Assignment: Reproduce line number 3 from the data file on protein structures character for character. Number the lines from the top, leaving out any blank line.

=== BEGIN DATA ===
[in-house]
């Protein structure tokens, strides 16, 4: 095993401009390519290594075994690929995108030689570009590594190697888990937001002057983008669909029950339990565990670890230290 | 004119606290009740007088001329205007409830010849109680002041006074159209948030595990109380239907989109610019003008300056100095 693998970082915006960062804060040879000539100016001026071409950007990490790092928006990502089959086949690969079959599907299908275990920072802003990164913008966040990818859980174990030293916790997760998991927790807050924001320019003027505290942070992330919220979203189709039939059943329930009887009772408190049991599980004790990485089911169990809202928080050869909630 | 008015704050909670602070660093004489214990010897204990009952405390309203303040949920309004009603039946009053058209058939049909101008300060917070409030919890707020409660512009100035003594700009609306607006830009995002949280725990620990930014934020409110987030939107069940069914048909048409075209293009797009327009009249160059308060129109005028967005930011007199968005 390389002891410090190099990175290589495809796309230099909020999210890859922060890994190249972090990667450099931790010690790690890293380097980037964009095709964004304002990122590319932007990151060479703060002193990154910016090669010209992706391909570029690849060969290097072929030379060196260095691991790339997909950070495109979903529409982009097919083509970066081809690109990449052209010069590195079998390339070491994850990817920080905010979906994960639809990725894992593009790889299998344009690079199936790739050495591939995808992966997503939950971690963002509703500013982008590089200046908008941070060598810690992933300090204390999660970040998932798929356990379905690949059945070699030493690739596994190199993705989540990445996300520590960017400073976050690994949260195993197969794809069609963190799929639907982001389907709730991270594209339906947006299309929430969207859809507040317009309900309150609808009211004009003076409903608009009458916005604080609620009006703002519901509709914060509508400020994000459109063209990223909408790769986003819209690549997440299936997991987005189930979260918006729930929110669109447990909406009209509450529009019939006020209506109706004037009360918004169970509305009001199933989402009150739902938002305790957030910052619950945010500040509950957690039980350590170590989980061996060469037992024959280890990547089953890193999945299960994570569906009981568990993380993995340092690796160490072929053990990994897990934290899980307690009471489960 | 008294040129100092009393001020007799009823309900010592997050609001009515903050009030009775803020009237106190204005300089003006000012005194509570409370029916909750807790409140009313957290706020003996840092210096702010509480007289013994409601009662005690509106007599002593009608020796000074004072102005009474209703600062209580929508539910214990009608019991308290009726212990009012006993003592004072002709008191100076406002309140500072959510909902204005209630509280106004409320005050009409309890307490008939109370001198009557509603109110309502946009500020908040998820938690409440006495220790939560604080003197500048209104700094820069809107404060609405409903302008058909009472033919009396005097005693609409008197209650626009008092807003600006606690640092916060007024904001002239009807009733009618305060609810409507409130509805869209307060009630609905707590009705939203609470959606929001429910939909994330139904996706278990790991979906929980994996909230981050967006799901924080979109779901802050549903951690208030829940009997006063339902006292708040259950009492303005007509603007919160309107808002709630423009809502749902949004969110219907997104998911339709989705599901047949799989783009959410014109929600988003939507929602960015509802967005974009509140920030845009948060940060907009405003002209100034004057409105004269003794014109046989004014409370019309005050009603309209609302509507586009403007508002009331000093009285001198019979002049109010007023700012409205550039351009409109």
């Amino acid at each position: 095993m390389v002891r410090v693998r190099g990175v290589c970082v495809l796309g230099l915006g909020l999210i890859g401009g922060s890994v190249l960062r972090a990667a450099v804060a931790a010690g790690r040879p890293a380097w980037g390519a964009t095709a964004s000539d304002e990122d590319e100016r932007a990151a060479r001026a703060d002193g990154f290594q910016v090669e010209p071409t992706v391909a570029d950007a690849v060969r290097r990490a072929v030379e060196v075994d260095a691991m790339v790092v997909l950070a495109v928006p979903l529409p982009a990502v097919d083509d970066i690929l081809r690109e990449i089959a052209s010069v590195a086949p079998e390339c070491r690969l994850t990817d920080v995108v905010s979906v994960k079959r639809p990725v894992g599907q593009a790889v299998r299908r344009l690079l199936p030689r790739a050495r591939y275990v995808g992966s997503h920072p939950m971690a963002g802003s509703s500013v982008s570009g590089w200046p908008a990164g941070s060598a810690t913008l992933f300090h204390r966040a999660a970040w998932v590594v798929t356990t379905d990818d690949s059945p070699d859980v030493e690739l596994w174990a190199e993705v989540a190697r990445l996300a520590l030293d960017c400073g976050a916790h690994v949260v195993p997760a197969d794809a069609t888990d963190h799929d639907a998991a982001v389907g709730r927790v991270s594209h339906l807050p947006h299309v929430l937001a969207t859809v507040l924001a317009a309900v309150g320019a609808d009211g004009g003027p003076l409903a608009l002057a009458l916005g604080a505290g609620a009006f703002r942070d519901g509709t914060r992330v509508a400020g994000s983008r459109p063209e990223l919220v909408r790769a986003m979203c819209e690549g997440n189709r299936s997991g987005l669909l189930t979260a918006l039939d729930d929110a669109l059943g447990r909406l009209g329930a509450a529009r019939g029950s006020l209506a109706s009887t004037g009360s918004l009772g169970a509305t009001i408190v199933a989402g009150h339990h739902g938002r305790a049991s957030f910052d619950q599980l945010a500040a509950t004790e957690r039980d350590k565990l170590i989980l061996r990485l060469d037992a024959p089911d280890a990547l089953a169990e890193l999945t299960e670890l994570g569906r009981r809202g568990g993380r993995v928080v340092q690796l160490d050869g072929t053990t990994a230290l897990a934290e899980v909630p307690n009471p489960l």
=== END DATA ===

């Amino acid at each position: 095993m390389v002891r410090v693998r190099g990175v290589c970082v495809l796309g230099l915006g909020l999210i890859g401009g922060s890994v190249l960062r972090a990667a450099v804060a931790a010690g790690r040879p890293a380097w980037g390519a964009t095709a964004s000539d304002e990122d590319e100016r932007a990151a060479r001026a703060d002193g990154f290594q910016v090669e010209p071409t992706v391909a570029d950007a690849v060969r290097r990490a072929v030379e060196v075994d260095a691991m790339v790092v997909l950070a495109v928006p979903l529409p982009a990502v097919d083509d970066i690929l081809r690109e990449i089959a052209s010069v590195a086949p079998e390339c070491r690969l994850t990817d920080v995108v905010s979906v994960k079959r639809p990725v894992g599907q593009a790889v299998r299908r344009l690079l199936p030689r790739a050495r591939y275990v995808g992966s997503h920072p939950m971690a963002g802003s509703s500013v982008s570009g590089w200046p908008a990164g941070s060598a810690t913008l992933f300090h204390r966040a999660a970040w998932v590594v798929t356990t379905d990818d690949s059945p070699d859980v030493e690739l596994w174990a190199e993705v989540a190697r990445l996300a520590l030293d960017c400073g976050a916790h690994v949260v195993p997760a197969d794809a069609t888990d963190h799929d639907a998991a982001v389907g709730r927790v991270s594209h339906l807050p947006h299309v929430l937001a969207t859809v507040l924001a317009a309900v309150g320019a609808d009211g004009g003027p003076l409903a608009l002057a009458l916005g604080a505290g609620a009006f703002r942070d519901g509709t914060r992330v509508a400020g994000s983008r459109p063209e990223l919220v909408r790769a986003m979203c819209e690549g997440n189709r299936s997991g987005l669909l189930t979260a918006l039939d729930d929110a669109l059943g447990r909406l009209g329930a509450a529009r019939g029950s006020l209506a109706s009887t004037g009360s918004l009772g169970a509305t009001i408190v199933a989402g009150h339990h739902g938002r305790a049991s957030f910052d619950q599980l945010a500040a509950t004790e957690r039980d350590k565990l170590i989980l061996r990485l060469d037992a024959p089911d280890a990547l089953a169990e890193l999945t299960e670890l994570g569906r009981r809202g568990g993380r993995v928080v340092q690796l160490d050869g072929t053990t990994a230290l897990a934290e899980v909630p307690n009471p489960l």